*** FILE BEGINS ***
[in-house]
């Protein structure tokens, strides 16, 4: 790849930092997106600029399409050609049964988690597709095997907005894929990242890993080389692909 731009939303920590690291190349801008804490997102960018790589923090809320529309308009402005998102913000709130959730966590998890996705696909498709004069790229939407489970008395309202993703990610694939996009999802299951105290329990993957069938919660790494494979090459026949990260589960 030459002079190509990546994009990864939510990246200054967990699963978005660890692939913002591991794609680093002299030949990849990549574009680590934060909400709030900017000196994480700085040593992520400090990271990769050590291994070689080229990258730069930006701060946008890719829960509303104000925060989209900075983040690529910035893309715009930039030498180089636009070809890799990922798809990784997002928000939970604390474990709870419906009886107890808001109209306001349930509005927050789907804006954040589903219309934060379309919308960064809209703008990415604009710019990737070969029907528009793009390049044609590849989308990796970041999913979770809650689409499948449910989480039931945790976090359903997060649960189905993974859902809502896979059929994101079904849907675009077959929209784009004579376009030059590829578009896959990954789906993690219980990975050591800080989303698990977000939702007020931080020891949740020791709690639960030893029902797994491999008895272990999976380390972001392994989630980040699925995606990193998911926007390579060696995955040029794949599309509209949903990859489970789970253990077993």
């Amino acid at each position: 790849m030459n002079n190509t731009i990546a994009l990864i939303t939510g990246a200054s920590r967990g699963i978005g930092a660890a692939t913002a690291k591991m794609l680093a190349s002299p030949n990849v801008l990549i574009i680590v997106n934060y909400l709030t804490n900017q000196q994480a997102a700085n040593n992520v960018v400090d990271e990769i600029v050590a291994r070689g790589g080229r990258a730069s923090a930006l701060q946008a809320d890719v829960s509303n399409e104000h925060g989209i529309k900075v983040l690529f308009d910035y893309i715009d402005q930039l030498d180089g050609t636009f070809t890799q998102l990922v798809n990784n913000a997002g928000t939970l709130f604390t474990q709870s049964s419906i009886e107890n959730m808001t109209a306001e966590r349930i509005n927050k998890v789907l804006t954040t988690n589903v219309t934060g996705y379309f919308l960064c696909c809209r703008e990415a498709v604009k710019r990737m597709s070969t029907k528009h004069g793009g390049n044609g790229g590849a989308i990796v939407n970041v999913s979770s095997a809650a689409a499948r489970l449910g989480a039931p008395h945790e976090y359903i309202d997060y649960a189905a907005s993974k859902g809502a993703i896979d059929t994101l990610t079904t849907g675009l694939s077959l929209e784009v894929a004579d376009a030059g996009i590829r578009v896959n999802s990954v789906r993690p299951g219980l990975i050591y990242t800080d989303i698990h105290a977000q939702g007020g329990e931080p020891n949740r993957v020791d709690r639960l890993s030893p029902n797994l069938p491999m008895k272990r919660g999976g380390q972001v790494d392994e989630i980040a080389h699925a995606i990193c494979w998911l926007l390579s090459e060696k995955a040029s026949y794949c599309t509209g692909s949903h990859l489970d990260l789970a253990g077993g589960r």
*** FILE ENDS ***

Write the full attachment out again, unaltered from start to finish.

[in-house]
């Protein structure tokens, strides 16, 4: 790849930092997106600029399409050609049964988690597709095997907005894929990242890993080389692909 731009939303920590690291190349801008804490997102960018790589923090809320529309308009402005998102913000709130959730966590998890996705696909498709004069790229939407489970008395309202993703990610694939996009999802299951105290329990993957069938919660790494494979090459026949990260589960 030459002079190509990546994009990864939510990246200054967990699963978005660890692939913002591991794609680093002299030949990849990549574009680590934060909400709030900017000196994480700085040593992520400090990271990769050590291994070689080229990258730069930006701060946008890719829960509303104000925060989209900075983040690529910035893309715009930039030498180089636009070809890799990922798809990784997002928000939970604390474990709870419906009886107890808001109209306001349930509005927050789907804006954040589903219309934060379309919308960064809209703008990415604009710019990737070969029907528009793009390049044609590849989308990796970041999913979770809650689409499948449910989480039931945790976090359903997060649960189905993974859902809502896979059929994101079904849907675009077959929209784009004579376009030059590829578009896959990954789906993690219980990975050591800080989303698990977000939702007020931080020891949740020791709690639960030893029902797994491999008895272990999976380390972001392994989630980040699925995606990193998911926007390579060696995955040029794949599309509209949903990859489970789970253990077993």
């Amino acid at each position: 790849m030459n002079n190509t731009i990546a994009l990864i939303t939510g990246a200054s920590r967990g699963i978005g930092a660890a692939t913002a690291k591991m794609l680093a190349s002299p030949n990849v801008l990549i574009i680590v997106n934060y909400l709030t804490n900017q000196q994480a997102a700085n040593n992520v960018v400090d990271e990769i600029v050590a291994r070689g790589g080229r990258a730069s923090a930006l701060q946008a809320d890719v829960s509303n399409e104000h925060g989209i529309k900075v983040l690529f308009d910035y893309i715009d402005q930039l030498d180089g050609t636009f070809t890799q998102l990922v798809n990784n913000a997002g928000t939970l709130f604390t474990q709870s049964s419906i009886e107890n959730m808001t109209a306001e966590r349930i509005n927050k998890v789907l804006t954040t988690n589903v219309t934060g996705y379309f919308l960064c696909c809209r703008e990415a498709v604009k710019r990737m597709s070969t029907k528009h004069g793009g390049n044609g790229g590849a989308i990796v939407n970041v999913s979770s095997a809650a689409a499948r489970l449910g989480a039931p008395h945790e976090y359903i309202d997060y649960a189905a907005s993974k859902g809502a993703i896979d059929t994101l990610t079904t849907g675009l694939s077959l929209e784009v894929a004579d376009a030059g996009i590829r578009v896959n999802s990954v789906r993690p299951g219980l990975i050591y990242t800080d989303i698990h105290a977000q939702g007020g329990e931080p020891n949740r993957v020791d709690r639960l890993s030893p029902n797994l069938p491999m008895k272990r919660g999976g380390q972001v790494d392994e989630i980040a080389h699925a995606i990193c494979w998911l926007l390579s090459e060696k995955a040029s026949y794949c599309t509209g692909s949903h990859l489970d990260l789970a253990g077993g589960r």